Unique Australian stamp collection goes to auction

Author: Richard Brewster | Posted: 26th October, 2015

Arthur Gray was a giant of a man with a personality to match. A highly successful corporate lawyer with BHP who later joined merchant banker Kleinwort Benson before acquiring Russells health foods from Blackmores, Gray had enormously deep pockets – which enabled him to pursue his favourite philatelic pastime without worrying about anyone ever getting the better of him.

The result was the establishment of the most extensive, valuable and important collection of Australian stamps ever formed.

The collection is so good it is superior to the Australian section of Queen Elizabeth’s Royal Collection in London.

In 2007, by this stage well into retirement, Gray sold his beloved Kangaroo stamps in New York for a cool $7 million – making it the most valuable single issue collection ever sold in the world.

Now, aged 76, he is dead and his passing has left a gaping void in the Australian philatelic landscape.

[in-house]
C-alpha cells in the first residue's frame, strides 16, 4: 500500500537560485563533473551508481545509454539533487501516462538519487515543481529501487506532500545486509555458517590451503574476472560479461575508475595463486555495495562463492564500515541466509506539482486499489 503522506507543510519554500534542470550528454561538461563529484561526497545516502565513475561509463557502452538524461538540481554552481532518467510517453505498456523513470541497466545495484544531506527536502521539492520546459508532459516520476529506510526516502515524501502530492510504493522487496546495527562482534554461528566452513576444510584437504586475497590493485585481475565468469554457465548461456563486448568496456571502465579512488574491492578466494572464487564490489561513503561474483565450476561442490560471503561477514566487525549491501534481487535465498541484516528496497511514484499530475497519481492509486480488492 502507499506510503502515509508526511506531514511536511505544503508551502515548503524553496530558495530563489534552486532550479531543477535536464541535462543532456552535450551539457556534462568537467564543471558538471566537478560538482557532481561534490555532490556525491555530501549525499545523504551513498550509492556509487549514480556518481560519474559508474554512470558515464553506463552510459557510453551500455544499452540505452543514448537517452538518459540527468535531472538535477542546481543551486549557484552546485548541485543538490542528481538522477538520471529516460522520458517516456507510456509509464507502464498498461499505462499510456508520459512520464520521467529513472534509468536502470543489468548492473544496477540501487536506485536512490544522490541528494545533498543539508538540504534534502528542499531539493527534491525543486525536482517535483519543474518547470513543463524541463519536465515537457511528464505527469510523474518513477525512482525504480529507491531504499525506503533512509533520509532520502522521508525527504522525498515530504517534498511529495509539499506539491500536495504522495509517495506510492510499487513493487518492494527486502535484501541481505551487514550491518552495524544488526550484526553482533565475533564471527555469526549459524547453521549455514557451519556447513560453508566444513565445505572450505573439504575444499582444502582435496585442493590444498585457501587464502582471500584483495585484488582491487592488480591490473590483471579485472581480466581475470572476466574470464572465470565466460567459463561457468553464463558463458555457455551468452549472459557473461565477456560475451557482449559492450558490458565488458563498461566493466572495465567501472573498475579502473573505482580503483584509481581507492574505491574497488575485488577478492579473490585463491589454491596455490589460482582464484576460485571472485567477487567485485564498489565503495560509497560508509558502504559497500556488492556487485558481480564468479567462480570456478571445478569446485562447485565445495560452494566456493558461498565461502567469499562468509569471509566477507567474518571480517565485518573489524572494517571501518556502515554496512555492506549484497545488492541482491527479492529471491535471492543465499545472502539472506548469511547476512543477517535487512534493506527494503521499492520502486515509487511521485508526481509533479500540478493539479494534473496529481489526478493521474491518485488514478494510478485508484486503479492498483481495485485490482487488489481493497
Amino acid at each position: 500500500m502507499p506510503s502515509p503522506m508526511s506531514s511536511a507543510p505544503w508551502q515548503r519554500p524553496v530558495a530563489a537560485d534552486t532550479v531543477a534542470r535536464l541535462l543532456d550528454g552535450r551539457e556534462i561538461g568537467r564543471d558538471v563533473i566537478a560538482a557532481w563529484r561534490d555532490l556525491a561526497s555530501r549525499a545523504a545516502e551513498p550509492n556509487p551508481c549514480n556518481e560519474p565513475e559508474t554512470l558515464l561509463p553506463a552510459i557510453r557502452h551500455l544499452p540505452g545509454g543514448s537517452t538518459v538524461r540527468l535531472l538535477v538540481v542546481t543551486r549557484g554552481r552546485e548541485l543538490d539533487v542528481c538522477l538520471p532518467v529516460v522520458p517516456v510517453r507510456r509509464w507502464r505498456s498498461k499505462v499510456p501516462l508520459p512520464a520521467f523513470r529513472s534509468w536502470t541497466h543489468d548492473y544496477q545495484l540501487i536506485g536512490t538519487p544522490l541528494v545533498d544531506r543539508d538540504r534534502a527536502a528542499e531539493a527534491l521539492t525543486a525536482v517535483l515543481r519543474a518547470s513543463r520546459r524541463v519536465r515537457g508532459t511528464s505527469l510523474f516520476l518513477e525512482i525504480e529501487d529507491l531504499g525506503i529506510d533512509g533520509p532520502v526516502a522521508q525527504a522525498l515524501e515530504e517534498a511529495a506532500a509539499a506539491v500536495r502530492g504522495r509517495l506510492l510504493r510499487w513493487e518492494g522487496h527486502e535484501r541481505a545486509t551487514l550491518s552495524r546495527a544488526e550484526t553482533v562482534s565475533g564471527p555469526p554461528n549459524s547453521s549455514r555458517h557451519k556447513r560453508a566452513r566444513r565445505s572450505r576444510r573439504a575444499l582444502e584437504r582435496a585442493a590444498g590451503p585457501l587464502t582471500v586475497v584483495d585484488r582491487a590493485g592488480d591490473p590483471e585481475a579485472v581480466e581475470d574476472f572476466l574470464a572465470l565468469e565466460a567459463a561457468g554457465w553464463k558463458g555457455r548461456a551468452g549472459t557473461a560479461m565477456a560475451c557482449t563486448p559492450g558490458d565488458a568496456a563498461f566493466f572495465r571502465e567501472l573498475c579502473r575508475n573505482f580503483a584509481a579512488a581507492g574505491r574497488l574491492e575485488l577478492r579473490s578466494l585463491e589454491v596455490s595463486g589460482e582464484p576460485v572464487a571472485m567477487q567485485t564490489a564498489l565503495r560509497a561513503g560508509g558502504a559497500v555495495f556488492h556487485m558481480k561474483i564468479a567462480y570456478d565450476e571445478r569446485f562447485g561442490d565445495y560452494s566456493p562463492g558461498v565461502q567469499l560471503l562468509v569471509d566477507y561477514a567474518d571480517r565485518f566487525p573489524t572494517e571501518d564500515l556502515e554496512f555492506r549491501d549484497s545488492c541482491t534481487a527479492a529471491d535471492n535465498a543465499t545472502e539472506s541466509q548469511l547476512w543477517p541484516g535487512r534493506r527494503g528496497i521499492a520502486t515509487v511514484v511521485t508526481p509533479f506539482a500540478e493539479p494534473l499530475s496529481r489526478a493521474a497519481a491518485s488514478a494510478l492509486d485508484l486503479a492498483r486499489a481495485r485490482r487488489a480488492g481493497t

Before he died, Gray asked Mossgreen to auction his King George V heads and commemorative stamps – a collection of 502 lots representing two competitive exhibits, both of which were awarded international Large Gold medals (signifying grading at least 95 out of 100).

Many of these stamps are either unique or “unique in private hands” and, reflecting its worth, Mossgreen has placed a $3.5 million to $4 million estimate on the collection – to be auctioned from 10am on Friday October 30 at 926-930 High Street, Armadale.

Mossgreen philately specialist Gary Watson believes the auction will attract many collectors who left the market in recent years frustrated at Arthur Gray’s dominance and overseas recognition as the face of Australian philately.

This undoubtedly reflects Gray’s wish that, despite his largesse, in time other collectors would have the chance to acquire his treasures.

None more so than the unissued 1913 Twopence KGV and Shilling Black Swan stamps of which there is only one other example of each – in the Australia Post archives – carrying respective catalogue estimates of $75,000 and $125,000.

Other remarkable items are the engraver De La Rue Proofs including the unmasked die proof with blank tablets and incomplete crown and die proofs of the completed design of King George V’s head.


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